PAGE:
Aviation of Word War II
On the morning of October 24, 1944, a lone single-engine aircraft appeared over the American squadron. Diving a comet through the explosions of anti-aircraft shells, he covered the aircraft carrier Princeton with a single 250-kg bomb. A fire followed, and then, at the time of the evacuation of the crew, a powerful explosion that severely damaged the nearby cruiser Birmingham. 229 people died, 420 were seriously injured ...
The plane that inflicted this heavy blow on the American fleet was the Susay-Kometa dive bomber - one of the most beautiful aircraft of the Second World War. It has been engineered with art that rivals those of the British Mosquito bomber. Even their fate is similar - designed as bombers, they were first used as reconnaissance aircraft and both were used as night fighters. But, despite its outstanding combat characteristics, the history of "Sussei" as it were ended with the defeat of Japan, and in comparison with the glory of "Mosquito" "Sussei" remained only in the hearts of rare aviation enthusiasts.
Already while the first D3A1 was being tested, the Imperial Navy issued a new 13-C mission for the next generation of dive bombers. Initially, the Japanese naval headquarters planned to put into production a modified version of Heinkel He 118. The fleet acquired from the firm "Ernst Heinkel AG" experienced Not 118 V4 and license to manufacture it. The aircraft was tested in the spring of 1938 in Japan under the designation DXHel "experimental naval attack aircraft type He". But it turned out to be too heavy for use from an aircraft carrier, and plans for its mass production were rejected after the plane was destroyed in the air. But the characteristics of the He 118 impressed the Japanese naval headquarters, and as a result, the 13-C specifications appeared for a two-seater dive bomber with a maximum speed of 515 km / h, a cruising speed of 425 km / h, a flight range of 1450 km with a 250-kg bomb and 2200 km without bombs. There was no competition for this task - the order was received by the 1st Naval Aviation Technical Arsenal in Yokosuka, which was supposed to develop a reduced version of the He 118 for use from small aircraft carriers.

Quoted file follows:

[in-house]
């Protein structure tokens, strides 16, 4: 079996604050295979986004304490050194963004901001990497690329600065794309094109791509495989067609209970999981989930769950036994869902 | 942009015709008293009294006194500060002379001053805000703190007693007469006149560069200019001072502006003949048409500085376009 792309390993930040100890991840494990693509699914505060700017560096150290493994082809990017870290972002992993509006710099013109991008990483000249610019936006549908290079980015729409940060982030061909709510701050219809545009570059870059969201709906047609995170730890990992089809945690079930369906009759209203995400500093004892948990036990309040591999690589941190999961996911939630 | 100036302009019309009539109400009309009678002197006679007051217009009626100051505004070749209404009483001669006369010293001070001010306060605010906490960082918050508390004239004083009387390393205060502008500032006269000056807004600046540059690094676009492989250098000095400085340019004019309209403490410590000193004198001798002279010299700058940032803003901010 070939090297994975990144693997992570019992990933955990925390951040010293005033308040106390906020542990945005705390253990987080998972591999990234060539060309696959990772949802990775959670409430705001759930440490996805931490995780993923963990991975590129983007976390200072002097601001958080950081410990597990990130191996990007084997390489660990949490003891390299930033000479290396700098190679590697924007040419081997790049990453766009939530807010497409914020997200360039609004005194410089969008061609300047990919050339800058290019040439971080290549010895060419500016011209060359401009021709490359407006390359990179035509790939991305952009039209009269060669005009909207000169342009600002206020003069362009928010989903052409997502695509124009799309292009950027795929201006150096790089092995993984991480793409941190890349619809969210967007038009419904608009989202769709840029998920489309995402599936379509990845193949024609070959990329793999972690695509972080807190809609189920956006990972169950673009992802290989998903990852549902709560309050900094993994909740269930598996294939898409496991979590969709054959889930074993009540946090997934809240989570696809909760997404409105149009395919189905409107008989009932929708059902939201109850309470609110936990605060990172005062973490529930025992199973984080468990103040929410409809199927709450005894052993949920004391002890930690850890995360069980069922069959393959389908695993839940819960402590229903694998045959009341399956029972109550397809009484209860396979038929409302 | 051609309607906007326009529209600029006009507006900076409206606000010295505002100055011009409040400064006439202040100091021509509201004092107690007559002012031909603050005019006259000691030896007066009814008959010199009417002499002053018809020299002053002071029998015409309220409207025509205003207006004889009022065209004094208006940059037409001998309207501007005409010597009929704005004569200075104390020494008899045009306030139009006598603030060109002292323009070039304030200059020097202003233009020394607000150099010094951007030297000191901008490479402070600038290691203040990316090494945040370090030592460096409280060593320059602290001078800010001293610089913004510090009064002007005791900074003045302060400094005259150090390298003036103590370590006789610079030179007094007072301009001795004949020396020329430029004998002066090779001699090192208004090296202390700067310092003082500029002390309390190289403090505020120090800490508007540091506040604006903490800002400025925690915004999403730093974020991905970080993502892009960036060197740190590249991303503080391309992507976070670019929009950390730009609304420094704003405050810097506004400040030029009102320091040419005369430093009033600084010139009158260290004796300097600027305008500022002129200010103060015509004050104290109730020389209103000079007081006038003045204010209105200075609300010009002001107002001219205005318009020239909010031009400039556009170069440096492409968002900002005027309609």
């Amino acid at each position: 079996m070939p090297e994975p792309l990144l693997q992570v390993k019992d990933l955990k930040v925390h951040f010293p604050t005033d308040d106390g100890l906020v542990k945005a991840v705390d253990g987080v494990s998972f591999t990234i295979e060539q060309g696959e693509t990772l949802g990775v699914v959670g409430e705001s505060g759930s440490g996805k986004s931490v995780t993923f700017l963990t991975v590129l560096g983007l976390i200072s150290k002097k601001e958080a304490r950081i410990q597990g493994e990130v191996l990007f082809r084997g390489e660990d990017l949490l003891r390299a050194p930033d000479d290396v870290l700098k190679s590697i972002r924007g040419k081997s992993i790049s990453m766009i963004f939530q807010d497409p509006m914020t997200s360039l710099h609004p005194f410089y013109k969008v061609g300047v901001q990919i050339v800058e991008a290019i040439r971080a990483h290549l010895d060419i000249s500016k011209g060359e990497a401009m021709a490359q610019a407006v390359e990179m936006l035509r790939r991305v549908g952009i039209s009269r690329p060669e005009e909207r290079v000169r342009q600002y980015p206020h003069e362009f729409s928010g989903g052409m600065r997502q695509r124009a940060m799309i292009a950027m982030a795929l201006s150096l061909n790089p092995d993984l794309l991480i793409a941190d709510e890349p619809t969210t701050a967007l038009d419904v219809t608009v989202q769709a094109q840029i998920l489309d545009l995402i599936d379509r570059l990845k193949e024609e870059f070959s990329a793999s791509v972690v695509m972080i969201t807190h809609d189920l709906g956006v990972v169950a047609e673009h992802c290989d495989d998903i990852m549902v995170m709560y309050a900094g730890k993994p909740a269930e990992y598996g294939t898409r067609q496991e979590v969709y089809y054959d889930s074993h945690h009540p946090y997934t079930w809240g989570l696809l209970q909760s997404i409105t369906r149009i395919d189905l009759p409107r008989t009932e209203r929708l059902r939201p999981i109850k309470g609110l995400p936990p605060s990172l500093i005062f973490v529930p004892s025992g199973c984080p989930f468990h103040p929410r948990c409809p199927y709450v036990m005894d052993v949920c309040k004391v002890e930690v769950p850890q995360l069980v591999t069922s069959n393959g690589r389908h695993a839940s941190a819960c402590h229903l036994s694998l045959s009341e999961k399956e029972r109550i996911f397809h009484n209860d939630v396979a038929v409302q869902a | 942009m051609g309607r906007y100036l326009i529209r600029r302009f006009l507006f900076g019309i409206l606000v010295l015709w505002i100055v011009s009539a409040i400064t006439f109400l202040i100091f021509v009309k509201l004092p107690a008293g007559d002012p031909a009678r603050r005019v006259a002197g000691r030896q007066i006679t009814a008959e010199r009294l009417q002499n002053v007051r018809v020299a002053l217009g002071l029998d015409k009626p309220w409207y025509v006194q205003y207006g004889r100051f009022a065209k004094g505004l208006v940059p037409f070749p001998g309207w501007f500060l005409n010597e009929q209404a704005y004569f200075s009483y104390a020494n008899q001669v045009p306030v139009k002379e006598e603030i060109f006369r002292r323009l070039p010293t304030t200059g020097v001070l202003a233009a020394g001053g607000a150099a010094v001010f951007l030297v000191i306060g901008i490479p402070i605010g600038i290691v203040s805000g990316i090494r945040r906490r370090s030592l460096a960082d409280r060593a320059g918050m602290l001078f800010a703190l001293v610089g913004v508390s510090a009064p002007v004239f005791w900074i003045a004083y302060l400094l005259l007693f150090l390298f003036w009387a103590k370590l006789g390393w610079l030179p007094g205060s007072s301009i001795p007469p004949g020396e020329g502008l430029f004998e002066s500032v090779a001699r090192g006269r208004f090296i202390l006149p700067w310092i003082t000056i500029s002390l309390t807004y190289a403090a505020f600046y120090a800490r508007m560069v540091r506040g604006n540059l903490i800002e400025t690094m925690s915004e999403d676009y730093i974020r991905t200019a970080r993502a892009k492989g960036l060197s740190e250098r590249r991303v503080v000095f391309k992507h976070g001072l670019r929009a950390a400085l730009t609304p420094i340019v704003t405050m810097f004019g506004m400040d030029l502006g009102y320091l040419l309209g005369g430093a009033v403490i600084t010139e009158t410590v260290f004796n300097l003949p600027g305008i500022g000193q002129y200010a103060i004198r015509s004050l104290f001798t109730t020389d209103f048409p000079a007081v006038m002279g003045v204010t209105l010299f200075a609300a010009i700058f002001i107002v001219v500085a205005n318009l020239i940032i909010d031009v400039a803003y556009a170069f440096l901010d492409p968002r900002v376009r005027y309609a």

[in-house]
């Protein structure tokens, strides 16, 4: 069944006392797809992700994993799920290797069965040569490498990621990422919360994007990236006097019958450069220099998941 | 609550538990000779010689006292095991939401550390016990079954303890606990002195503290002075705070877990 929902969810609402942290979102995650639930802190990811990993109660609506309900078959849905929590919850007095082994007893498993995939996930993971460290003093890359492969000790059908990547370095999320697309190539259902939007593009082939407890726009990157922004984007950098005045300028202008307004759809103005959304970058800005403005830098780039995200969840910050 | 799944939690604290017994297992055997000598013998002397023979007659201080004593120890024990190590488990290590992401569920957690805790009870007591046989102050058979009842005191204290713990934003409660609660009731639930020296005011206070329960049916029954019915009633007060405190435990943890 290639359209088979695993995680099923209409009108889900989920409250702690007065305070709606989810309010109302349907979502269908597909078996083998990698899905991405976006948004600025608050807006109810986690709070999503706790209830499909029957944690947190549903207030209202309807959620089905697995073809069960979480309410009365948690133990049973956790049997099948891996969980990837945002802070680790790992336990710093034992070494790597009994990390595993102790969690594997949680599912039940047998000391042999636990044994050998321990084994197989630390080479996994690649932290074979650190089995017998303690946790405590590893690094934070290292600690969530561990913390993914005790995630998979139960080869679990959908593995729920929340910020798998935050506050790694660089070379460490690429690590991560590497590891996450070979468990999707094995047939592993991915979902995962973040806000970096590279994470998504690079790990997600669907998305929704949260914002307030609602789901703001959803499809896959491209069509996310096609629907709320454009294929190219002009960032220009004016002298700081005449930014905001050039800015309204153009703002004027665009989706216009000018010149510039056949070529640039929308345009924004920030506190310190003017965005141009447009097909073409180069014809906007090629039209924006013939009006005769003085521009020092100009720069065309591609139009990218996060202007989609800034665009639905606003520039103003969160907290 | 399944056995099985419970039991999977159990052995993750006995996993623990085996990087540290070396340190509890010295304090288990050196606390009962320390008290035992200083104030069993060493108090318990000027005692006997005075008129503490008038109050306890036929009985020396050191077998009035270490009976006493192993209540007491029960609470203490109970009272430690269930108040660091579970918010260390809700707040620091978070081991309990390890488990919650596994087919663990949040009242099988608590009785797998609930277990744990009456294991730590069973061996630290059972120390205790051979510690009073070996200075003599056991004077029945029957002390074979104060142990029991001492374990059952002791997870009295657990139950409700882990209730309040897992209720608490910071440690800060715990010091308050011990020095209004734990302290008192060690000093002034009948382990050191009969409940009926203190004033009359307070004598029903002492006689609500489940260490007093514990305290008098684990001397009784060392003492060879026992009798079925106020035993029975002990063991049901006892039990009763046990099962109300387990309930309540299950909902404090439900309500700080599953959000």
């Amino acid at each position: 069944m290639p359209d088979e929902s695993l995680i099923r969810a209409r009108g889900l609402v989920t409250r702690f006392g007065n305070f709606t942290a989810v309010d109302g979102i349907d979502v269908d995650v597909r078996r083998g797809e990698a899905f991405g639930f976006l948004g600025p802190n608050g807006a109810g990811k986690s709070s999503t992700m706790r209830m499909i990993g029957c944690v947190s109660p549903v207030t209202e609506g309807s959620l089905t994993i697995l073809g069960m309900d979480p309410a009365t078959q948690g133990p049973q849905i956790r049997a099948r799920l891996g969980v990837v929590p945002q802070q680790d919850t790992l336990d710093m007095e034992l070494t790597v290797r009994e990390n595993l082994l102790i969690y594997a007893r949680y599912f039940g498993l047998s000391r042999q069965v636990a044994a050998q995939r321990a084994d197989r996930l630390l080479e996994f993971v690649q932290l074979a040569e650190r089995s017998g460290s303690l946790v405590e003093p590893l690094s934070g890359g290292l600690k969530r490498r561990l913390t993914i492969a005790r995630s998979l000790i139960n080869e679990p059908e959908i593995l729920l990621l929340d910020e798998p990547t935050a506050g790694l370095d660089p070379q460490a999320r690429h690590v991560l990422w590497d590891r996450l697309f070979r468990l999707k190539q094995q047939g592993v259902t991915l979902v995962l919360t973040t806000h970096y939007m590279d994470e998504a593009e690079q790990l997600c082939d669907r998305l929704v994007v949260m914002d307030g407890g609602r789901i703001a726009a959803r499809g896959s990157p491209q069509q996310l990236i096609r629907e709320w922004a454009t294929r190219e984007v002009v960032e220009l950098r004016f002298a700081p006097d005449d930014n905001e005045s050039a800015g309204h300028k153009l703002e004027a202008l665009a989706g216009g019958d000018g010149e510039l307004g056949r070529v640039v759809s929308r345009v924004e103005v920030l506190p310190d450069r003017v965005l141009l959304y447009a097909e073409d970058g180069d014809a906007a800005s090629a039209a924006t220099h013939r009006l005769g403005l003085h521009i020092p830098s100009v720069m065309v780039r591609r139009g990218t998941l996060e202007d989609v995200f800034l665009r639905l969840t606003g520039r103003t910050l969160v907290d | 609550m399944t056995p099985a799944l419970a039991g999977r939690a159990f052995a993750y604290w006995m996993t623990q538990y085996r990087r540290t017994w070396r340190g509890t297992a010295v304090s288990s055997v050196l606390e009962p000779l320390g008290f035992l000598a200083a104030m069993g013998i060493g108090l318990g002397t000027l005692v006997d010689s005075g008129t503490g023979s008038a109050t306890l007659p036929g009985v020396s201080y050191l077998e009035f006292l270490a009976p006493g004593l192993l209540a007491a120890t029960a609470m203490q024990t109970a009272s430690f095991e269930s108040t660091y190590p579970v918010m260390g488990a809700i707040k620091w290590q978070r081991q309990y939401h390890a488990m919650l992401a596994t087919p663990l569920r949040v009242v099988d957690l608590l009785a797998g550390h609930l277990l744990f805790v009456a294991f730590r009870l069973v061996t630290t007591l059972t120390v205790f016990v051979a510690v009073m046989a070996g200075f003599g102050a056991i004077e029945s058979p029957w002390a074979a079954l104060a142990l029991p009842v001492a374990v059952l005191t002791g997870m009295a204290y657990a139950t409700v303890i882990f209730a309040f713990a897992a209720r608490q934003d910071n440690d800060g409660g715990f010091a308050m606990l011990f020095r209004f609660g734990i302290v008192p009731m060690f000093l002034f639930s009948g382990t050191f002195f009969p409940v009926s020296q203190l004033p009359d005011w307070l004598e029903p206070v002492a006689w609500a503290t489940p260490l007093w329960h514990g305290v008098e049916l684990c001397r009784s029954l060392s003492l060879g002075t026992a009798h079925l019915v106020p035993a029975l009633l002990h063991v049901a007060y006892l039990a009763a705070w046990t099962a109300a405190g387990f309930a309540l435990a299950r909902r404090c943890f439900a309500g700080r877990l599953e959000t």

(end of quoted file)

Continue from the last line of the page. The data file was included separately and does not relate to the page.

Under the leadership of Chief Engineer Masao Yaman, Arsenal designers designed one of the most aesthetic single-engine bombers of World War II. The resulting D4Y1 barely resembled its progenitor He 118 - only the use of a 12-cylinder liquid-cooled engine Aichi "Atsuta" remained in common, which was a licensed version of the Daimler-Benz DB 601 A, which was on a German car. The aircraft had a wingspan of 11.5 m. Despite its small size, the D4Y1 carried the same amount of fuel as the larger D3A1 and had a bomb bay for 500 kg bombs. For use as a dive bomber, the aircraft had three electrically operated brake flaps. They stood right in front of the flaps. The fuel system included five unprotected tanks with a capacity of 1070 liters - one under the pilot's seat and four between the wing spars. Two 330-liter fuel tanks could be suspended under the wing. There was a 73-liter oil tank behind the engine. The defensive armament was the same as that of the D3A1: two synchronous 7.7-mm Type 97 machine guns and one movable 7.92-mm Type 1 machine gun in the rear of the cockpit. The plane could carry 560 kg of bomb load.